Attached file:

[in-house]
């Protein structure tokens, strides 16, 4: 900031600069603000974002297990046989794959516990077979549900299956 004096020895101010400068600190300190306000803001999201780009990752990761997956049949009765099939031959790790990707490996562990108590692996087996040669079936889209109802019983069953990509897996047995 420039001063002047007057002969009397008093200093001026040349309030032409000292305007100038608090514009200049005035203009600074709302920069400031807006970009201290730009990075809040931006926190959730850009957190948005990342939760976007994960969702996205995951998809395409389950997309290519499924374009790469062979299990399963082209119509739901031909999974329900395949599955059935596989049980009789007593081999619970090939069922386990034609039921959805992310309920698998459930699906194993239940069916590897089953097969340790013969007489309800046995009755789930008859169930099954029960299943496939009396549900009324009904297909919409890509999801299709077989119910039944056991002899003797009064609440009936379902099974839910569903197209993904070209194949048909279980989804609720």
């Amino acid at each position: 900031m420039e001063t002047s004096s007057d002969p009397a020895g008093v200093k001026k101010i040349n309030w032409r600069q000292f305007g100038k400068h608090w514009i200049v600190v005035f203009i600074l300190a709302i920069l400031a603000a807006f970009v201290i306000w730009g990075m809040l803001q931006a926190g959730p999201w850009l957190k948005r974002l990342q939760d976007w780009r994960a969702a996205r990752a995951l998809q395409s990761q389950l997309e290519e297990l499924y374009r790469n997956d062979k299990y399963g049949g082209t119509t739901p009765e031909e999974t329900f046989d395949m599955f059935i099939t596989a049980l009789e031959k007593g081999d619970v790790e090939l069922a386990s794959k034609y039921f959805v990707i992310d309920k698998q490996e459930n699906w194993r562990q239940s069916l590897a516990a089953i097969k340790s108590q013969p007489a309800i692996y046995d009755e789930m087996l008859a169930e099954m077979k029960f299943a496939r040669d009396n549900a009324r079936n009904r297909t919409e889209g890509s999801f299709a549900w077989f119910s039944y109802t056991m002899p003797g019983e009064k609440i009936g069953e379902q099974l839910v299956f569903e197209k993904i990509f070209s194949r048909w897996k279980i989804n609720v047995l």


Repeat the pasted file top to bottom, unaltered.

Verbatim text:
[in-house]
């Protein structure tokens, strides 16, 4: 900031600069603000974002297990046989794959516990077979549900299956 004096020895101010400068600190300190306000803001999201780009990752990761997956049949009765099939031959790790990707490996562990108590692996087996040669079936889209109802019983069953990509897996047995 420039001063002047007057002969009397008093200093001026040349309030032409000292305007100038608090514009200049005035203009600074709302920069400031807006970009201290730009990075809040931006926190959730850009957190948005990342939760976007994960969702996205995951998809395409389950997309290519499924374009790469062979299990399963082209119509739901031909999974329900395949599955059935596989049980009789007593081999619970090939069922386990034609039921959805992310309920698998459930699906194993239940069916590897089953097969340790013969007489309800046995009755789930008859169930099954029960299943496939009396549900009324009904297909919409890509999801299709077989119910039944056991002899003797009064609440009936379902099974839910569903197209993904070209194949048909279980989804609720």
């Amino acid at each position: 900031m420039e001063t002047s004096s007057d002969p009397a020895g008093v200093k001026k101010i040349n309030w032409r600069q000292f305007g100038k400068h608090w514009i200049v600190v005035f203009i600074l300190a709302i920069l400031a603000a807006f970009v201290i306000w730009g990075m809040l803001q931006a926190g959730p999201w850009l957190k948005r974002l990342q939760d976007w780009r994960a969702a996205r990752a995951l998809q395409s990761q389950l997309e290519e297990l499924y374009r790469n997956d062979k299990y399963g049949g082209t119509t739901p009765e031909e999974t329900f046989d395949m599955f059935i099939t596989a049980l009789e031959k007593g081999d619970v790790e090939l069922a386990s794959k034609y039921f959805v990707i992310d309920k698998q490996e459930n699906w194993r562990q239940s069916l590897a516990a089953i097969k340790s108590q013969p007489a309800i692996y046995d009755e789930m087996l008859a169930e099954m077979k029960f299943a496939r040669d009396n549900a009324r079936n009904r297909t919409e889209g890509s999801f299709a549900w077989f119910s039944y109802t056991m002899p003797g019983e009064k609440i009936g069953e379902q099974l839910v299956f569903e197209k993904i990509f070209s194949r048909w897996k279980i989804n609720v047995l």